Steven Brust, it has been said, might just be America’s best fantasy writer. His books are fast-paced, witty, and stretch the boundaries of contemporary fantasy. He is, perhaps, best known for his Vlad Taltos series, which follow the exploits of an assassin (Vlad) and his wise-cracking familiar, Loiosh. His latest work, The Paths of the Dead, is either his 19th book, or The Viscount of Adrilankha is his 19th book, and Paths is the first third of it. (The Paths of the Dead was released in November 2002 by Tor Books.) Other works by Brust include To Reign in Hell, Agyar, Brokedown Palace, and The Gypsy (which he wrote with Megan Lindholm). The Taltos novels were recently reissued as collections: The Book of Jhereg (comprising of Jhereg, Yendi, and Teckla), The Book of Taltos (Taltos and Phoenix), and The Book of Athyra (Athyra and Orca).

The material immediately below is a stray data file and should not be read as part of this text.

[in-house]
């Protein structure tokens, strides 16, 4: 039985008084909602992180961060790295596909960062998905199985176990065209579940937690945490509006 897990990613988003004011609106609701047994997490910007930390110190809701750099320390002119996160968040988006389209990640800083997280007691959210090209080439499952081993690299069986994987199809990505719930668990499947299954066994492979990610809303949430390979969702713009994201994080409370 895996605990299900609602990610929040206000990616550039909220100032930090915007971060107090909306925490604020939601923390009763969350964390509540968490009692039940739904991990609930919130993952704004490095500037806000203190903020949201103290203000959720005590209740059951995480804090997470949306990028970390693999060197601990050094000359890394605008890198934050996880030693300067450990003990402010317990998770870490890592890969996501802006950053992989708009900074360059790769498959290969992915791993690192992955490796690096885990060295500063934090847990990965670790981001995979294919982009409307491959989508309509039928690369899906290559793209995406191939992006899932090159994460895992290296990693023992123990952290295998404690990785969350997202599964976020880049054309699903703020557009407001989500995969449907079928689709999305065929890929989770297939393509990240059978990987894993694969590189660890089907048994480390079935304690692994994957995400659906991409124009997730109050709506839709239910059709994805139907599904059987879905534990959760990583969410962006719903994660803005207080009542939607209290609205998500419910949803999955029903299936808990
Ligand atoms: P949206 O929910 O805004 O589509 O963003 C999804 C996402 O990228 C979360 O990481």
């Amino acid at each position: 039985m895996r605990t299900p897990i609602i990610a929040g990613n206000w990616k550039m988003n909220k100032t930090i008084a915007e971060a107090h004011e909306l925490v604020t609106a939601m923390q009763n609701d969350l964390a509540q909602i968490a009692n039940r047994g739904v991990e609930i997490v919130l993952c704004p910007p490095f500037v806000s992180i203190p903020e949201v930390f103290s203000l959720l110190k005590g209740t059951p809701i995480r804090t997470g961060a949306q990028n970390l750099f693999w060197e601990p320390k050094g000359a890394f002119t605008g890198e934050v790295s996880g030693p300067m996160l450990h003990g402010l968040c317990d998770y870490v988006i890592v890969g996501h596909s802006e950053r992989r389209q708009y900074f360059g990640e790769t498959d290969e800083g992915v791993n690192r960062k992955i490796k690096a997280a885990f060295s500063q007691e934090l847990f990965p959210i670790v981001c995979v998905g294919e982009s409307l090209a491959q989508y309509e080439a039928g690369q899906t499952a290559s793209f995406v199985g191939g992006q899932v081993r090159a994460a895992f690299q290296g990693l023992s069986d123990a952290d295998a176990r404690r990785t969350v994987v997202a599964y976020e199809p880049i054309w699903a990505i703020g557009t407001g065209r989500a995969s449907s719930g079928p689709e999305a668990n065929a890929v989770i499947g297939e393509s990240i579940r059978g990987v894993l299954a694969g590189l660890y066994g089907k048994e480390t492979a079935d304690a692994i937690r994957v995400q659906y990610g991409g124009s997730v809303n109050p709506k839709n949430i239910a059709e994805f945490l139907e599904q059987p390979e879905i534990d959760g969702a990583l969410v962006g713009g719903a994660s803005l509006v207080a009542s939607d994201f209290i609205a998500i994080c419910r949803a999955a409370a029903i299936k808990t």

Originally from Minnesota, Brust now lives in Las Vegas, where he is able to play a lot of poker.
I was introduced to Brust’s work a few years ago, and in October of last year had the pleasure of meeting him at Conjecture, a science fiction and fantasy convention in San Diego. This interview was conducted by e-mail in January 2003.
Chris Olson: You’ve said before that the Khaavren romances, which started with The Phoenix Guards, are your homage to Alexandre Dumas. What is it about Dumas’ style, in particular, that drives you to imitate him?
Steven Brust: I suppose his wry sense of humor. Which is often lost in translation. Or perhaps created there — I do not read the French, so I’m at the mercy of translators myself.
CO: In writing the romances, you’ve written stories that break new ground and stories that fill in a past that readers already know, at least in outline: Adron’s disaster, Zerika bringing the Orb out of the Paths of the Dead, etc. Filling in a past is not unusual in fantasy writing, but it is often done poorly. You’ve done it well, however. Do you approach writing a story for which the ending is already known differently from a story for which the ending is not known, at least to the reader? Does the reader’s knowledge of a story’s ending help you to be more playful or experimental with style?